Swiss first: plastic straws to be banned in Neuchâtel

Biodegradable straws as seen during the press conference to announce the move Keystone

Neuchâtel looks set to become the first city in Switzerland to outlaw the use of plastic straws in cafes from 2019, following a global trend to reduce plastic waste.

This content was published on May 18, 2018 - 15:52
SDA-ATS/Reuters/New York Times/ilj

“Neuchâtel is proud to be the first Swiss city to take measures to ban plastic straws in public establishments,” said local politician Violaine Blétry-de Montmollin. The ban could come into force on January 1 next year.

The city has already launched an awareness campaign to give restaurants time to prepare for the change, she said on FridayExternal link.

The ban has the support of hotel and catering association GastroNeuchâtel and has largely been welcomed by local restaurant owners.

In April the "En Vert et contre tout" association launched a campaign across French-speaking Switzerland aimed at banning plastic straws. Since then 15 Neuchâtel establishments have taken part, which in turn led to the Neuchâtel city authorities supporting the move to ban these straws entirely in the city.

Global movement

It is estimated that Americans use 500 million plastic straws every day, according to National Geographic magazine. This has resulted in several cities banning or limiting their use, the latest being Malibu in California, the New York Times has reportedExternal link. Taiwan is banning single-use plastic items, including straws and shopping bags, by 2030.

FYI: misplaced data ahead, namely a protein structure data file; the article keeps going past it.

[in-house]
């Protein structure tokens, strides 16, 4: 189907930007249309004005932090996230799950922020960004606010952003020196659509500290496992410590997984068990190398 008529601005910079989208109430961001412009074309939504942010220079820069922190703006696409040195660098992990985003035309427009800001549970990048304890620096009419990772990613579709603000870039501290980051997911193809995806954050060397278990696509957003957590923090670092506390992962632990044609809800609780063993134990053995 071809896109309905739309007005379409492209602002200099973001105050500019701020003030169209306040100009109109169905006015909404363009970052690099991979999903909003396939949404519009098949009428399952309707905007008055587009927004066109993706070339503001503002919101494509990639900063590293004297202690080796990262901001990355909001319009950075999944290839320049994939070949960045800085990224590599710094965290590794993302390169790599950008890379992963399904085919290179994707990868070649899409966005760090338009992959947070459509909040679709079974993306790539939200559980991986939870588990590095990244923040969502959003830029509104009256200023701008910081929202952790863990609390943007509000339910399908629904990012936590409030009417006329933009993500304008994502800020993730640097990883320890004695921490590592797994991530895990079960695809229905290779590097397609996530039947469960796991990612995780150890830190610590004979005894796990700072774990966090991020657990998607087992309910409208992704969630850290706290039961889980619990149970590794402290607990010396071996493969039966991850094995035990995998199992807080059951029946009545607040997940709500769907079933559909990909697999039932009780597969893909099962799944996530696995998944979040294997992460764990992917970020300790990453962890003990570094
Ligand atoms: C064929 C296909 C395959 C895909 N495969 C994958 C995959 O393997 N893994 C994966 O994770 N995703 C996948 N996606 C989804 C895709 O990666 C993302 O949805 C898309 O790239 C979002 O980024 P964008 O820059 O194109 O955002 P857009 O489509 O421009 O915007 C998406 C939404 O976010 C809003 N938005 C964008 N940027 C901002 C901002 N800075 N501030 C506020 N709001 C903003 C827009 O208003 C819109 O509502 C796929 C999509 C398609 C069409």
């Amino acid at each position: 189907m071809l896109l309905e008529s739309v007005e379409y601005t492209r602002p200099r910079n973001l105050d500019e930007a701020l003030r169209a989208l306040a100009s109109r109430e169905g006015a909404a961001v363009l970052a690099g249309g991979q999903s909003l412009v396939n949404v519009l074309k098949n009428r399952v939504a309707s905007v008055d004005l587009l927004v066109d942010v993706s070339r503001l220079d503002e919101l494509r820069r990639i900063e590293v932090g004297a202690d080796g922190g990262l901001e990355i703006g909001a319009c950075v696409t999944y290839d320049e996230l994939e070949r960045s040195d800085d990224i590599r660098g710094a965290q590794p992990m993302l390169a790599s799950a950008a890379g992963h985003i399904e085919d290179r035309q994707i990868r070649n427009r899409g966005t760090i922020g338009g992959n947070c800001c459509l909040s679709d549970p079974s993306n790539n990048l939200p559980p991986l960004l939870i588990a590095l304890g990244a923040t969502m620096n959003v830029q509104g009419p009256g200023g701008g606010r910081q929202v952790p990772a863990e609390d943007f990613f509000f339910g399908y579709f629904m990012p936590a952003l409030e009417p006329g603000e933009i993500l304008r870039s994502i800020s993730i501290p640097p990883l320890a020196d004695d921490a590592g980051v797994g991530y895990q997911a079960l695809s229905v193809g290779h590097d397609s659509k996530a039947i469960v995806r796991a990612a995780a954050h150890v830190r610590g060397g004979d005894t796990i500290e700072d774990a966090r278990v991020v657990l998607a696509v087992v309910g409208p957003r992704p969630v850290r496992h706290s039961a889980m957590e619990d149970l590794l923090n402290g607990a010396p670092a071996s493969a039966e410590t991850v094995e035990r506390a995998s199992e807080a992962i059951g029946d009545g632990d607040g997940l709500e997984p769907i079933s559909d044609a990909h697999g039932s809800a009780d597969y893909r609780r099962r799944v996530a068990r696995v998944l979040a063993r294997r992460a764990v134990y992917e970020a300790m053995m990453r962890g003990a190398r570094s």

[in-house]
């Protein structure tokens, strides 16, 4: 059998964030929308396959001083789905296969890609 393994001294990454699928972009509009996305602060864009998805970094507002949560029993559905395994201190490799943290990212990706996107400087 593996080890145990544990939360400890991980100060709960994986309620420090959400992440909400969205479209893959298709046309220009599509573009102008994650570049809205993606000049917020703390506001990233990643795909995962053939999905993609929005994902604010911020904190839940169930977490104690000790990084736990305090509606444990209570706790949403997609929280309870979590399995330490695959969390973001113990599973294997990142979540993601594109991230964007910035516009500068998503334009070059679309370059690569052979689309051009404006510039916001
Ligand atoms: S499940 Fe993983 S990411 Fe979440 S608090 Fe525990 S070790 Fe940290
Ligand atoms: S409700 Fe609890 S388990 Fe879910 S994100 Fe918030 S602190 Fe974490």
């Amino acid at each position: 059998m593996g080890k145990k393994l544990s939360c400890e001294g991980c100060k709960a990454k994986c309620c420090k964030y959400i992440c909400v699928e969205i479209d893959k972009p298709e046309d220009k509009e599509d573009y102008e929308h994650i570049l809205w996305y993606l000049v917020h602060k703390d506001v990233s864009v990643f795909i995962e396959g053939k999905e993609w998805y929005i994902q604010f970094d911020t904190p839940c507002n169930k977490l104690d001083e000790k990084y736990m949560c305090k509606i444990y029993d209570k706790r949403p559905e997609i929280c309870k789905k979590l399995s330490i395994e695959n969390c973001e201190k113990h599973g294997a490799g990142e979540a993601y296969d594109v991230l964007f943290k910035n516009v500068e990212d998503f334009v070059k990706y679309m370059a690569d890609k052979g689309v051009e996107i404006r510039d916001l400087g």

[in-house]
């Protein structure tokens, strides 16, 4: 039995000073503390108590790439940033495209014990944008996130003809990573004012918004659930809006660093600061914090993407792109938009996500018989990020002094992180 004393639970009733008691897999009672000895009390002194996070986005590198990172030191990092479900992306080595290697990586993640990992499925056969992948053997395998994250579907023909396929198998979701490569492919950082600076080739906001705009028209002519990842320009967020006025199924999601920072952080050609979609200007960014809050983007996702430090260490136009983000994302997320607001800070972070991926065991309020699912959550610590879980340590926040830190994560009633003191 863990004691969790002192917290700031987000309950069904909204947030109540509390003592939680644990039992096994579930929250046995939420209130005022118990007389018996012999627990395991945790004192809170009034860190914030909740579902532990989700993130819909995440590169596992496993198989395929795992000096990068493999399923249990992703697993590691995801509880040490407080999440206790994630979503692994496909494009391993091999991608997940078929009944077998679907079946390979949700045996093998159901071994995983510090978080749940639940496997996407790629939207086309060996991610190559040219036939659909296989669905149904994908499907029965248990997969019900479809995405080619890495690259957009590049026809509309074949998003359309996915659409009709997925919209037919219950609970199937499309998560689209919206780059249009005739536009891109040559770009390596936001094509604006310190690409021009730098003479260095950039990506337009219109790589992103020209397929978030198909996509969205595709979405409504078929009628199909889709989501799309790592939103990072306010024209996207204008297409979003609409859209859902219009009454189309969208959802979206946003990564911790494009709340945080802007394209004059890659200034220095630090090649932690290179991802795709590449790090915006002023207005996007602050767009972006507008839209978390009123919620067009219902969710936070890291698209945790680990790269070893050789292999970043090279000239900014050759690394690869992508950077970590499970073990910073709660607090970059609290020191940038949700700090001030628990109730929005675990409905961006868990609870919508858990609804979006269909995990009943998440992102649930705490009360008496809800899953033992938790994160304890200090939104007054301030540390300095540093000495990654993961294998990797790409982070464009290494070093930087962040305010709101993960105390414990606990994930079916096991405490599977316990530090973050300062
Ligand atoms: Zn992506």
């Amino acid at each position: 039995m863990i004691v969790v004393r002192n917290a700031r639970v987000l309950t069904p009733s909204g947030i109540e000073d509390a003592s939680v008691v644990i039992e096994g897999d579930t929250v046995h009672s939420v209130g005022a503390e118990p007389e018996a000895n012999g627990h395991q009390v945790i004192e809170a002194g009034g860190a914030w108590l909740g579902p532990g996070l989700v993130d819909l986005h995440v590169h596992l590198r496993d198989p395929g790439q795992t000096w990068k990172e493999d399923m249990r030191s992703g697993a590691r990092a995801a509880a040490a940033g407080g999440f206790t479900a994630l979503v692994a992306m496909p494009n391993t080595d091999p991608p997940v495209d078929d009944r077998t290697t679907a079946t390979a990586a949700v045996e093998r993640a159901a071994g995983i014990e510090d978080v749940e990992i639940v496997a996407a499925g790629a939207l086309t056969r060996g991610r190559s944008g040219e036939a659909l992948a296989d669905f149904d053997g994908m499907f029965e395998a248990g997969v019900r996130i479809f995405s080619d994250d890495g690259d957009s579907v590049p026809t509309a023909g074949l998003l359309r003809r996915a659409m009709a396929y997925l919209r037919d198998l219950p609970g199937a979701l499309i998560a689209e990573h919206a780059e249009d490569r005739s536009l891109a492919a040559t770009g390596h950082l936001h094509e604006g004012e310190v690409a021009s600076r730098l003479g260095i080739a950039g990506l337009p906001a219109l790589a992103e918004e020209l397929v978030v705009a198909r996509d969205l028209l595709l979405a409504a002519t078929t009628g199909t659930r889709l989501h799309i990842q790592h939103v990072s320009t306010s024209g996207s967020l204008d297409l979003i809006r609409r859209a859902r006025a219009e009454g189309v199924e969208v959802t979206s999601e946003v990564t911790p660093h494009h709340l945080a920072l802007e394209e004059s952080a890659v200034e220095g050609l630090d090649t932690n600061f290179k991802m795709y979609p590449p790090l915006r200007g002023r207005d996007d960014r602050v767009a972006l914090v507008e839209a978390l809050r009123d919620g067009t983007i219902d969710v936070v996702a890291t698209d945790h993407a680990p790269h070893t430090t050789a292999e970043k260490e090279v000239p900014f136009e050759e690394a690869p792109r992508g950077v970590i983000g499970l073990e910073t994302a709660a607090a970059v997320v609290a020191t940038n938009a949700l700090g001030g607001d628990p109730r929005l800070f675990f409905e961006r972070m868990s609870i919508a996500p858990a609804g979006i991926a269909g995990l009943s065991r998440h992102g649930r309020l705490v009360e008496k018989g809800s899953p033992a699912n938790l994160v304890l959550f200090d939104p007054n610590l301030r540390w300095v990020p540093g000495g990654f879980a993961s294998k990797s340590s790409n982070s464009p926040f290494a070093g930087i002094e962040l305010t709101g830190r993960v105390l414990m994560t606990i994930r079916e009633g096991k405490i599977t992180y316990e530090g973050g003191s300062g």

In April, the United Kingdom government saidExternal link it wanted to ban plastic straws, cotton buds and other single use plastics from as early as next year, with Prime Minister Theresa May saying plastic waste was “one of the greatest environmental challenges facing the world”.

Many countries have already banned, limited or taxed the use of plastic bags. Switzerland’s main supermarkets make a small charge for plastic bags, which has resulted in a steep drop in demand.

+ Read more about the use of plastic in Switzerland here

This article was automatically imported from our old content management system. If you see any display errors, please let us know:

In compliance with the JTI standards

In compliance with the JTI standards

More: SWI certified by the Journalism Trust Initiative

Contributions under this article have been turned off. You can find an overview of ongoing debates with our journalists here. Please join us!

If you want to start a conversation about a topic raised in this article or want to report factual errors, email us at

Share this story

Change your password

Do you really want to delete your profile?